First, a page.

‘Trespassers’ Film Review

The horror genre is in a pretty interest space right now. The industry has seen trailblazing efforts like Jordan Peele’s Us and Ari Aster’s Midsommar push the boundaries of what a horror film can look like. At the same time, audiences have also seen critical duds like The Curse of La Llorona and Escape Room which rely heavily on horror film tropes and clichés. It would seem that the main goal of horror now is to push beyond what is expected, blend the genre with others, all in an attempt to create a scary yet fulfilling film-going experience. This leads us to IFC Midnight’s Trespassers. Originally titled Hell is Where the Home Is, the Orson Oblowitz-directed film is, on the surface, a home invasion story. But Oblowitz, and writer Corey Deshon, focus on character development rather than cheap thrills. It’s a scary adventure with people you genuinely care about, making Trespassers a surprising, yet stirring feature.

Trespassers follows two couples, each working through relationship issues. They quartet rent a gorgeous house in the desert for a sex and drug-fueled escape from reality. Sarah (Angela Trimbur) and Estelle (Janel Parrish) are longtime best friends looking forward to reconnecting after a period apart; their boyfriends, Joseph (Zach Avery) and Victor (Jonathan Howard), however, are immediately wary of one another. Tensions rise during a night filled with debauchery, but take a surprising turn when a mysterious woman (Fairuza Balk) claiming to be a neighbor with car trouble shows up at the door. At first she seems harmless, but slowly realize they can’t seem to get her to leave.

As stated, Trespassers is a home invasion movie that actually offers something different for the genre. After a brutal opening, the film slows right down, opting to really hone in on our main characters and flesh them out with each passing scene. Of course, you know that the violence is lurking in the shadows, and is not far away. However, Oblowitz slowly builds the eerie tension, so that by the time the horror really kicks off, your nerves will have you on the edge of your seat. Throughout most of the run time, you’ll feel uncomfortable while watching, but this is exactly what Oblowitz intended. It is suffocating tension mixed together with a set of barely-likeable characters who are thrusted into a brutal game of survive-the-night.

What’s even more impressive is how Oblowitz weaves together the increasing number of secrets that reveal themselves throughout the story. All relate to our core group but none really benefit any of them. This is why I said “barely likeable” in the paragraph above. At any point, you will find yourself rooting for different characters for different reasons, while also identifying with certain decisions they make. Come the end, it will be clear that the even the invaders could not have expected what will transpire during the invasion. No character is squeaky clean, and all are haunted by something from their past.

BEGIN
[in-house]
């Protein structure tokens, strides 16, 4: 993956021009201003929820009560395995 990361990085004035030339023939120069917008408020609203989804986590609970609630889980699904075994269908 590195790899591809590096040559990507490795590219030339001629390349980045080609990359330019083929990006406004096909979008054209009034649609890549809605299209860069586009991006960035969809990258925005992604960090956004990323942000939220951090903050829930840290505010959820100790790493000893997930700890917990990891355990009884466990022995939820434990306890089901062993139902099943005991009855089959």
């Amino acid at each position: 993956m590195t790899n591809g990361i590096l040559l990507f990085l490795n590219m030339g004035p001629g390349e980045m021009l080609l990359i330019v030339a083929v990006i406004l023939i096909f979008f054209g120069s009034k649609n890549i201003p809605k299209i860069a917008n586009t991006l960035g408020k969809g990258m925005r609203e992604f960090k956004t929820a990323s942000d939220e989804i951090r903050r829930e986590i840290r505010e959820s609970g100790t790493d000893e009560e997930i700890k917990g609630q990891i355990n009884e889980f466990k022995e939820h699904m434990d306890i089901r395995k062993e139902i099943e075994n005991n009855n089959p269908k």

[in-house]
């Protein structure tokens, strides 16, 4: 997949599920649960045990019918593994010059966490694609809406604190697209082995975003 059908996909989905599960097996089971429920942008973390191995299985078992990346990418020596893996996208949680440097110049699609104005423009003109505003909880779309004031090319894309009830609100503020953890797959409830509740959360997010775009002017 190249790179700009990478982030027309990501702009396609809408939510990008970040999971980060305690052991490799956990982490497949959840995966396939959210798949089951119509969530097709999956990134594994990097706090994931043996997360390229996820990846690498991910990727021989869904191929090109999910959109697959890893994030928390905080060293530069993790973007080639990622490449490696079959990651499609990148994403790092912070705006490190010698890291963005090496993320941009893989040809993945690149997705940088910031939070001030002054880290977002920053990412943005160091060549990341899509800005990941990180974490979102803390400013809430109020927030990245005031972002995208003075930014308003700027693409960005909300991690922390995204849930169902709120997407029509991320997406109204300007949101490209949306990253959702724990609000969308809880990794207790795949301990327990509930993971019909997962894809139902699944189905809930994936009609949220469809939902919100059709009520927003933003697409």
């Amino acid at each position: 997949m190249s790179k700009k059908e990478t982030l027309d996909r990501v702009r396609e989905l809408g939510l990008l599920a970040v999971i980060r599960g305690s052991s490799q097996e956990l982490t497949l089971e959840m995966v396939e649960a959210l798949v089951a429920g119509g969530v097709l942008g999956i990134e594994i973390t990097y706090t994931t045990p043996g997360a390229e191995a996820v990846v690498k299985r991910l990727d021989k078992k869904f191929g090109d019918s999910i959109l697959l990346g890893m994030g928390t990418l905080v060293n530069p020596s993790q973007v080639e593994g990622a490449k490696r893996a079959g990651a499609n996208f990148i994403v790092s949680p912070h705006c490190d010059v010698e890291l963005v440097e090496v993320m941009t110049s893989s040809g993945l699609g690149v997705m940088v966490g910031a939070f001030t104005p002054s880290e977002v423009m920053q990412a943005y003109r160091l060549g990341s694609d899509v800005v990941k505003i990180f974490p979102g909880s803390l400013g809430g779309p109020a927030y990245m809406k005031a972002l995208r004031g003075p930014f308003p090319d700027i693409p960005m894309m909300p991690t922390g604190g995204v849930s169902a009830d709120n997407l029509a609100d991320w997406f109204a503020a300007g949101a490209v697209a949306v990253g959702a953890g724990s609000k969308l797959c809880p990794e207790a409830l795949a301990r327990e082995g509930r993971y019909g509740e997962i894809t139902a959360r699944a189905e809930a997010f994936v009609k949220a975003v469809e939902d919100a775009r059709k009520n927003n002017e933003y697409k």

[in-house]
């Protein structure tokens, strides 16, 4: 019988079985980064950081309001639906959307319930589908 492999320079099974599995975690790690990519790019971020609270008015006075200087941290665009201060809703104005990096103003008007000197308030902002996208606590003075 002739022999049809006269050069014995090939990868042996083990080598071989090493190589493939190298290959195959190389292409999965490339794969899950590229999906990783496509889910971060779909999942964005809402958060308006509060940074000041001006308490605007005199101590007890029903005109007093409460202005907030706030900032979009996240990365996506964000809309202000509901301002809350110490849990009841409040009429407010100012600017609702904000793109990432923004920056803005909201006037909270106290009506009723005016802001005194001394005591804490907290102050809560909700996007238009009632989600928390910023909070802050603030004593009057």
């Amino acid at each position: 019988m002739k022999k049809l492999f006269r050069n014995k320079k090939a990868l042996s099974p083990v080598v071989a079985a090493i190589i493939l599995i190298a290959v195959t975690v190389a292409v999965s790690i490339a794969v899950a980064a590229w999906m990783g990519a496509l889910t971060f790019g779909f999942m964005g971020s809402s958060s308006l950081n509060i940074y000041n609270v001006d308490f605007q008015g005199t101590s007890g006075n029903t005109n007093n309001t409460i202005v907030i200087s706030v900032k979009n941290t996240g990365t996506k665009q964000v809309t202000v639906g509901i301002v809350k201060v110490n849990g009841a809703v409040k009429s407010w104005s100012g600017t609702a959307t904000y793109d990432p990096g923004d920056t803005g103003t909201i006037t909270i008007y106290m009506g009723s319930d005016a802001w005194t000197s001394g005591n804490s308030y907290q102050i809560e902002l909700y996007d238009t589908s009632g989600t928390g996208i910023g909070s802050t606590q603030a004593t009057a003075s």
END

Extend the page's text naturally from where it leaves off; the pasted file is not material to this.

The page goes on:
Angela Trimbur and Zach Avery lead the invasion/slasher pic and superbly present a multifaceted relationship that looks to be on its last legs. Avery’s Joseph lets his anger gets the best of him on certain occasions but only because he can’t express his true feelings. Trimbur’s Sarah is usually on the receiving end of the anger, but, while she seems like a standard good girl at first, she slowly starts to unravel as the story progresses.

Janel Parrish and Jonathan Howard round out the main cast as couple #2, Estelle and Victor. Parrish, best known for her role as Mona Pretty Little Liars, gets to show a different side here (in addition to a standard mean streak). Her character is placed in some of the more emotional moments, adding much needed dimensions to someone that could have wound up being one-note. Howard’s Victor plays off this very well. At times, he becomes the voice of reason in said emotional moments but in a flash, he becomes the raging coke-addict/abusive boyfriend that is teased in the early moments of the film.

Trespassers continues the hot streak of horror films that goes beyond the confides of its genre clichés. With Orson Oblowitz at the helm, the character-driven, home invasion story deals with real human problems while also delivering on the thrills of a slasher movie.  The melodic score superbly plays during the crucial moments, complementing the eerie atmosphere around it, while cinematographer Noah Rosenthal perfectly captures the gloomy but vibrant setting perfectly. Overall, Trespassers commands your attention with enticing character development and solid scares, all while successfully doing something new with tired tropes.

Rating – 8/10

Trespassers invades theatres on July 12, 2019

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